The 3 Most Difficult Questions You’ll Face In Any Job Interview

Job interviews are stressful. This is a fact we can all attest to. Between choosing the right outfit, navigating your way to an unknown location or office suite, striking the right balance between being early but not too early, and even doing adequate background research on the interviewer and company, there are so many variables that can induce stress in even the best-prepared candidates.

Assuming all of those factors work out in your favor, you can still enter the interview, sit down, and be asked a question so surprising, unexpected, or just plain strange, that you’ll wonder how you could have possibly seen that one coming. However, the best practice is to take a few deep breaths, maintain transparency without being overly forthcoming, and — if you absolutely must — ask the interviewer to rephrase the question.

Or, you could just continue reading, so the next time you’re sitting across from a potential employer, you can be certain that you’re ready for anything coming your way.

The Oldest Trick in the Book

“What is your biggest weakness?” has long been a favorite with interviewers and has also probably caused many of us to lose sleep. The challenging aspect of this question is that interviewers are now wise to the fact that most prospective employees have coached themselves in preparation for this question by coming up with a “weakness” that is actually just a strength in disguise.

“I work too hard and for too many hours.” “I’m a perfectionist.” “I can’t submit anything that’s less than my best.” “People say that I’m overly organized.”

Those kinds of answers simply won’t cut it anymore. Interviewers know what you’re doing, and more often than not, they’ll either press you to admit to an actual weakness or mark your answer against you. Instead, take some time prior to an interview to come up with an actual weakness of yours. Perhaps you are a perfectionist but that also makes it difficult for you to meet deadlines. Then explain how you’re actively working on improving this characteristic of yours, and give concrete examples.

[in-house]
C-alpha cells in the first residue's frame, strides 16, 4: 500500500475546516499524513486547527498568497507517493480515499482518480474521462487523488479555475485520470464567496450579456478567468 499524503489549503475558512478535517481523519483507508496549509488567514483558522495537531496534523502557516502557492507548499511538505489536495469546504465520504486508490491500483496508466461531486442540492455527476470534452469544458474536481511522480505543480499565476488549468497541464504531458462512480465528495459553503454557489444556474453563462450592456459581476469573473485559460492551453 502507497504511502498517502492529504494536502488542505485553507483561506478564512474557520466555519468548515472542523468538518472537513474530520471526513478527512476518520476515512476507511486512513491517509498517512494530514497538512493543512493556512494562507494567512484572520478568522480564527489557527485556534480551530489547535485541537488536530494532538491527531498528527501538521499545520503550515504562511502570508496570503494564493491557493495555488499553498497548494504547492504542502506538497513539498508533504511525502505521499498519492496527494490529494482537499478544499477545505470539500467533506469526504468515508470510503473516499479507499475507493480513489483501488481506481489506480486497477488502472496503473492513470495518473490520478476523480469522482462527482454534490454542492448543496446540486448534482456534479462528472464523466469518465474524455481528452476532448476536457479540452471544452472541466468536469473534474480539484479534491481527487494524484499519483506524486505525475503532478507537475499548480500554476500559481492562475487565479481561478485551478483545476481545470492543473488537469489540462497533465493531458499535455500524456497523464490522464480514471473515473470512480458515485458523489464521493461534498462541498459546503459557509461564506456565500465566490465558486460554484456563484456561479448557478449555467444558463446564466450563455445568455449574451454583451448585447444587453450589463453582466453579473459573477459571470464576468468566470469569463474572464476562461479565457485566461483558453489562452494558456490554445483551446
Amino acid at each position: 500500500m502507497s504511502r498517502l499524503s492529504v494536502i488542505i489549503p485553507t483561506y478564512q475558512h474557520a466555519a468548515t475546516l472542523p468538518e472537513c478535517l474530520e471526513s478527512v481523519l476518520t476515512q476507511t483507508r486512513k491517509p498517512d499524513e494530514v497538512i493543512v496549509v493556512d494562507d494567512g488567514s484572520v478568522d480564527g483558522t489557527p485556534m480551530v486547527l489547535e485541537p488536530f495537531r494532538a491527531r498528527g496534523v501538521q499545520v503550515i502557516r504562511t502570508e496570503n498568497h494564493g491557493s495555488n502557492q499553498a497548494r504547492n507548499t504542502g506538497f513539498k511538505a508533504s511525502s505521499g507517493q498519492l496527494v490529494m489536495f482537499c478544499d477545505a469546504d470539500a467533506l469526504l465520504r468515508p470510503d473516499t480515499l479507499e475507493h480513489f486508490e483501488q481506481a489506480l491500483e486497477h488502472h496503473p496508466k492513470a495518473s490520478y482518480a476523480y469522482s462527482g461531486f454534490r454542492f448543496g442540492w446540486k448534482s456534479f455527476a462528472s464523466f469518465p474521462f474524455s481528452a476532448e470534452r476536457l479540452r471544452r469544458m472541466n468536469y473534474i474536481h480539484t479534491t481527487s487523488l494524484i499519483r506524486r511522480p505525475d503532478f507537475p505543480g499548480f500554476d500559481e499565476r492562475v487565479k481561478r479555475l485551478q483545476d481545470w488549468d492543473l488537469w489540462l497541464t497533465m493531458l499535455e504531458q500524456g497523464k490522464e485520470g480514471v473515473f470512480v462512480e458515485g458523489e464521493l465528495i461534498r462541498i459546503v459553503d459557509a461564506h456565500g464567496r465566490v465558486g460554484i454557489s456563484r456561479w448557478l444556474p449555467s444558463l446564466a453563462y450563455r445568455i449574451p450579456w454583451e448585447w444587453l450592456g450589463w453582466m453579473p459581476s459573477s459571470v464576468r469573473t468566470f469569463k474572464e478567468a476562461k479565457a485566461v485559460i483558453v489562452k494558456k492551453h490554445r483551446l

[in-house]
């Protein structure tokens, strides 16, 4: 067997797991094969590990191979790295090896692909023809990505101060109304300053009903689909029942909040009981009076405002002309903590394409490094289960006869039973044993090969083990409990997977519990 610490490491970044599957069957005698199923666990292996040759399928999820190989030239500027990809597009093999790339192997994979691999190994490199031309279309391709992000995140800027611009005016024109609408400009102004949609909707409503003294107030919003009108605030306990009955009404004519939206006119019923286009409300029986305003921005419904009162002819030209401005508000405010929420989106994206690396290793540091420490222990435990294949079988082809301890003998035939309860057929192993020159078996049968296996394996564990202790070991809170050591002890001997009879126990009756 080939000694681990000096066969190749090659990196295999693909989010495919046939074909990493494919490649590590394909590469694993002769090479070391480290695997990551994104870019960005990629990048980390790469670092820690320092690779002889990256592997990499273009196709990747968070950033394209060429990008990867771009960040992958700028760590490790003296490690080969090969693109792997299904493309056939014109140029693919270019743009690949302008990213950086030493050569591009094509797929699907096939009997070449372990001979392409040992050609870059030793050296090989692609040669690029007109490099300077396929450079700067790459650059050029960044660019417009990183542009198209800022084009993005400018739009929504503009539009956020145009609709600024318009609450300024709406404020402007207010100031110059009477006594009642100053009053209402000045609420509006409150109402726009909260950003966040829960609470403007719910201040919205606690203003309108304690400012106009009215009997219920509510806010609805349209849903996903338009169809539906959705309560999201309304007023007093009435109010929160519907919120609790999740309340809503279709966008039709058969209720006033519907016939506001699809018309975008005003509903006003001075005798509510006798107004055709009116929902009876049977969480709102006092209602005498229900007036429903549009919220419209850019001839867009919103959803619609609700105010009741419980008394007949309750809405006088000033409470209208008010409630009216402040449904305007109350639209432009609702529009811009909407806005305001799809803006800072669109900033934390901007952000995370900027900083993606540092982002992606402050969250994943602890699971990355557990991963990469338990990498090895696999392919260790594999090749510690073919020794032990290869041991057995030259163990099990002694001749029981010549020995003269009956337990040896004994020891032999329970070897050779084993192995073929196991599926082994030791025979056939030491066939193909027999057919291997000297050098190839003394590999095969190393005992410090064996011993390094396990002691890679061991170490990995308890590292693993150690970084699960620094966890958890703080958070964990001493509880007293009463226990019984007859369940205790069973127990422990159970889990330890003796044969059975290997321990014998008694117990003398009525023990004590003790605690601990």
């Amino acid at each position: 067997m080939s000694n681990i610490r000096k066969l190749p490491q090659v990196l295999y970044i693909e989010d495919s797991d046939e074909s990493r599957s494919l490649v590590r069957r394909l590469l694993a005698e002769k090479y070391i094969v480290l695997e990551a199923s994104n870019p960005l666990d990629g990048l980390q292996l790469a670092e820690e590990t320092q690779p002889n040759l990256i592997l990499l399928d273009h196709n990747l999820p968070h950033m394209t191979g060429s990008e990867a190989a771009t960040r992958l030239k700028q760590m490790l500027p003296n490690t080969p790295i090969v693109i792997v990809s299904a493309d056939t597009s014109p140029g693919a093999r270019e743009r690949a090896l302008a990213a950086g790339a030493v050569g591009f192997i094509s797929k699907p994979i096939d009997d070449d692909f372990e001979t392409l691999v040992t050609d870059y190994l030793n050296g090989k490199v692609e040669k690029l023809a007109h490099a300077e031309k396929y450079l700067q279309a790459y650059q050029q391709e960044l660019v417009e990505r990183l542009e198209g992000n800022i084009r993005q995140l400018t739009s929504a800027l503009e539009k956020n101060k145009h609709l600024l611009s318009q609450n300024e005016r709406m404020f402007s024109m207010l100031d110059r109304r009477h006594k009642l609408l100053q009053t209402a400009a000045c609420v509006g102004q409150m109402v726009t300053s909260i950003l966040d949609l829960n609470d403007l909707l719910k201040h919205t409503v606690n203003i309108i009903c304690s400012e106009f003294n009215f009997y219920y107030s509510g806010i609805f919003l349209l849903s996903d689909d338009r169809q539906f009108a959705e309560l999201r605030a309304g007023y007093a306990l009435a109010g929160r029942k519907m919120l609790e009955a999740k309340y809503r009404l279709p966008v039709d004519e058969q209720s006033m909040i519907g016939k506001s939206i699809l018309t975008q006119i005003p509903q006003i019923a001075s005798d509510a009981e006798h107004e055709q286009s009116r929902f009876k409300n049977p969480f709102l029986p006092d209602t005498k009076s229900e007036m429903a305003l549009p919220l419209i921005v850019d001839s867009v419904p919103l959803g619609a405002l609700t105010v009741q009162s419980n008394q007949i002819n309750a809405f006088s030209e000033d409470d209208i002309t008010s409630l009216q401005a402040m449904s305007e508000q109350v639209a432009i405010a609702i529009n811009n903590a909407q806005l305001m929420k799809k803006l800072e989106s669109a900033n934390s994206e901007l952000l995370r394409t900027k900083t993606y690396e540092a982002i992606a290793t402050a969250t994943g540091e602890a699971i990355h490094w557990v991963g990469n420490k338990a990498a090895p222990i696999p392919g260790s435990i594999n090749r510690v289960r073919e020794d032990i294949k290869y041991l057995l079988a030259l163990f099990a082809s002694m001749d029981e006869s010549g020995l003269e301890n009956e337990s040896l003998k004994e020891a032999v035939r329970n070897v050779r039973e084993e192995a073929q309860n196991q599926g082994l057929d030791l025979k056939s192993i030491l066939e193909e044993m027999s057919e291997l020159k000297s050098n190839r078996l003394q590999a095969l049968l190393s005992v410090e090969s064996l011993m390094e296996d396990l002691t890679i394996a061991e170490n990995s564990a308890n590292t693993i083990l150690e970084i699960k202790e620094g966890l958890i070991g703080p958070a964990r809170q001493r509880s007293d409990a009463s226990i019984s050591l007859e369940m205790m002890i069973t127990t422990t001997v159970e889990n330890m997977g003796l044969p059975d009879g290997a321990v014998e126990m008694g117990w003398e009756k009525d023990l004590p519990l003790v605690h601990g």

The Dreaded Money Question

Employers sometimes like to ask candidates about salary requirements in initial interviews, and, yes, they do it on purpose to torture you. No, seriously, this question is all about seeing how you respond to an incredibly awkward and somewhat inappropriate query. You may be asked how much you think you are worth, or what is the lowest salary you’d be willing to accept for this position. No matter what, your instinct will be to freeze up and potentially cough up a number.

Our advice: don’t. Just don’t do it. Instead, take the professional higher ground; you can even try to use this question to your advantage. “That’s not really something I like to discuss this early-on in the interview process as I’m far more interested in getting to know more about your company. But, since it’s on the table, what kind of salary range are you offering?”

This response does two things: first, it demonstrates confidence, even under pressure, and second, it’s genuine. Nobody can force you to put a price on yourself or your work. By shifting the onus onto the interviewer to answer the question, you’ve shown that you know you’re worthy.

The Out-of-this-World Curveball

While there are too many questions to list that fit in this category, you can still be prepared to answer any and all of them.

“Have you ever had an issue with a colleague or supervisor? If so, what was it and how did you handle it?” “What’s the last thing you quit and why?” “I can see from your resume you’ve changed careers three times. Why? And how do I know that you won’t bail on this career too?” “Do you usually seek permission from a superior before making a change to a project, or do you take initiative and let others know later on?”

All of these questions require you to do one thing: come to the interview with a plethora of anecdotal stories and experiences that demonstrate your ability to learn and grow as an employee — and a person. Admit fault but don’t admit failure; at the heart of your answers should lie a common theme of perseverance and resilience on your part. At the end of the day, those traits will be what the interviewer remembers about you.

For more insider tips on how to get hired, contact us. We really do have all the answers.

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